DEXA SCAN

What is a DEXA Scan?
Bone densitometry scanning, also called dual-energy x-ray absorptiometry (DXA or DEXA) or simply a "bone density scan," is an enhanced form of X-ray technology that is used to measure bone loss. DEXA is today's established standard for measuring bone mineral densitometry.
An X-ray (radiograph) is a painless medical test that helps physicians diagnose and treat medical conditions. Radiography involves exposing a part of the body to a small dose of ionizing radiation to produce pictures of the inside of the body. X-rays are the oldest and most frequently used form of medical imaging.
DEXA is most often performed on the lower spine and hips. Portable DEXA devices, including some that use ultrasound waves rather than x-rays, measure the wrist, fingers, or heel and are sometimes used for screening purposes.

Common uses
DEXA bone densitometry is most often used to diagnose osteoporosis, a condition that often affects women after menopause but may also be found in men. Osteoporosis involves a gradual loss of calcium, causing the bones to become thinner, more fragile, and more likely to break.
DEXA is also effective in tracking the effects of treatment for osteoporosis and other conditions that cause bone loss. The DEXA test can also assess an individual's risk for developing fractures.

      

Safety
Special care is taken during X-ray examinations to use the lowest radiation dose possible while producing the best images for evaluation. National and international radiology protection councils continually review and update the technique standards used by radiology professionals.
State-of-the-art X-ray systems have tightly controlled X-ray beams with significant filtration and dose control methods to minimize stray or scatter radiation. This ensures those parts of a patient's body not being imaged receive minimal radiation exposure.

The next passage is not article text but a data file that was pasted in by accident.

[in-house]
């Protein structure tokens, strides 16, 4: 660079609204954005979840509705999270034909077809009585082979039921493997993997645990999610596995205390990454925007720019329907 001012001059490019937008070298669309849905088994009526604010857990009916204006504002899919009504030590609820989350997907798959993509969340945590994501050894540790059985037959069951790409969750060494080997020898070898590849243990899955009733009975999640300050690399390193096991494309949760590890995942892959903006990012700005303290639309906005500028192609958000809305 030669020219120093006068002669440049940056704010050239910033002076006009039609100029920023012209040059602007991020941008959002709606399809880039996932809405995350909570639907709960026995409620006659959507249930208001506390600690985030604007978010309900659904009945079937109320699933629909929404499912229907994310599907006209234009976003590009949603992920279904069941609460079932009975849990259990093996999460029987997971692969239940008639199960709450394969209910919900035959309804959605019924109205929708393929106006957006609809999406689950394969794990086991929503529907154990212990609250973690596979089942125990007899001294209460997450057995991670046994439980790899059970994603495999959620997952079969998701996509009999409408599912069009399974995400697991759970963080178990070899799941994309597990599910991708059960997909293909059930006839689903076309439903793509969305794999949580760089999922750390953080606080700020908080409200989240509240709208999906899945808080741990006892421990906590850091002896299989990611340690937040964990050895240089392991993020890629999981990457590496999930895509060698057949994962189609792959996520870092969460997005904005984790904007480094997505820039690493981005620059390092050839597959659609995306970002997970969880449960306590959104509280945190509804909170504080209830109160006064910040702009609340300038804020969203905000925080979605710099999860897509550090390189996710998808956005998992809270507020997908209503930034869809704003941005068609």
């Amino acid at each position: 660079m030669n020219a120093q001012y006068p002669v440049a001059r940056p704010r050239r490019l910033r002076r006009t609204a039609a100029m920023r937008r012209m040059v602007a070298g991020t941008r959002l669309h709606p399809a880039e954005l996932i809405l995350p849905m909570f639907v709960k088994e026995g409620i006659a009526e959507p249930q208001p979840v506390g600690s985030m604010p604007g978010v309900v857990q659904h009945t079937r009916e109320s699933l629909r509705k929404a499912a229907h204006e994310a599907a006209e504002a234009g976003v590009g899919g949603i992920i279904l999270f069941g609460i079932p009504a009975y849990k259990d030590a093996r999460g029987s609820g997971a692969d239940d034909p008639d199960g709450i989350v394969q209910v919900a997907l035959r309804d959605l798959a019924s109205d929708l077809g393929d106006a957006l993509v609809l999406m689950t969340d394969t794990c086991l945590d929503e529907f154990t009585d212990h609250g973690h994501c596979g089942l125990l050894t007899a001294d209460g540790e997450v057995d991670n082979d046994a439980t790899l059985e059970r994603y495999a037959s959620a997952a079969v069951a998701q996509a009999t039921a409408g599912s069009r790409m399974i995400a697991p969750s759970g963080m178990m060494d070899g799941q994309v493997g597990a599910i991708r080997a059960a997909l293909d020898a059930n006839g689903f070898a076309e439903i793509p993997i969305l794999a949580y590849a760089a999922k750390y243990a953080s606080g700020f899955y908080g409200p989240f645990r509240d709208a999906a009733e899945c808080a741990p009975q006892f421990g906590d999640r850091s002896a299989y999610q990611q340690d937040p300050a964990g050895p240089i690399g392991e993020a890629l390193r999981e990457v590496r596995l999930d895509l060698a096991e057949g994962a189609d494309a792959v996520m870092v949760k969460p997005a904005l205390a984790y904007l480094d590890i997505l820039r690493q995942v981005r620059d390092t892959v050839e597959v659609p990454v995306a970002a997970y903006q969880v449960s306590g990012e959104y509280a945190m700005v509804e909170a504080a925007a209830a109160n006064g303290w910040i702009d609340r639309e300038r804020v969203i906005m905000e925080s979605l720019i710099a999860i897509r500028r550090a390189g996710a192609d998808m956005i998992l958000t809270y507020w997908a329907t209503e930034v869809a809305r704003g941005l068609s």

Preparing for your DEXA Scan
What should I expect BEFORE my bone densitometry exam?
Food and drink
On the day of your Bone Densitometry Scan, you may eat normally. You should not take calcium supplements for at least 24 hours before your exam.

When to arrive
Arrive 15 minutes before your scheduled appointment time.

What to wear
Wear comfortable clothing, preferably clothes with no zipper or buttons, such as sweats. You may also be asked to remove jewelry, eyeglasses, and any metal objects or clothing that might interfere with the images.

Other information
Inform your physician if you recently had a barium examination or have been injected with a contrast material for a computed tomography (CT) scan or radioisotope scan. You may have to wait 10 to 14 days before undergoing a DEXA test.
Women should always inform their physician or technologist if there is any possibility that they are pregnant. Many imaging tests are not performed during pregnancy because radiation can be harmful to the fetus. If an X-ray is necessary, precautions will be taken to minimize radiation exposure to the baby.

What will I experience DURING my bone densitometry exam?


Scanning
Bone densitometry scans are a quick and painless procedure and usually done on an outpatient basis. You will lie on a padded table. An X-ray generator is located below you and an imaging device, or detector, is positioned above.
To assess your spine, your legs will be supported on a padded box to flatten the pelvis and lower (lumbar) spine. To assess the hip, your foot will be placed in a brace that rotates the hip inward. In both cases, the detector is slowly passed over the area, generating images on a computer monitor. You must hold very still and may be asked to keep from breathing for a few seconds while the picture is taken to reduce the possibility of a blurred image. The technologist will walk behind a wall or into the next room to activate the x-ray machine.

Length of scan
The scan is usually completed within 10 to 30 minutes.

What should I expect AFTER my bone densitometry exam?
You may resume normal activity immediately after your bone densitometry scan.

DEXA Scan results
We understand that quick results are important for our patients.  Exams are typically read within 24 hours and results will be sent to your physician who will go over them with you..

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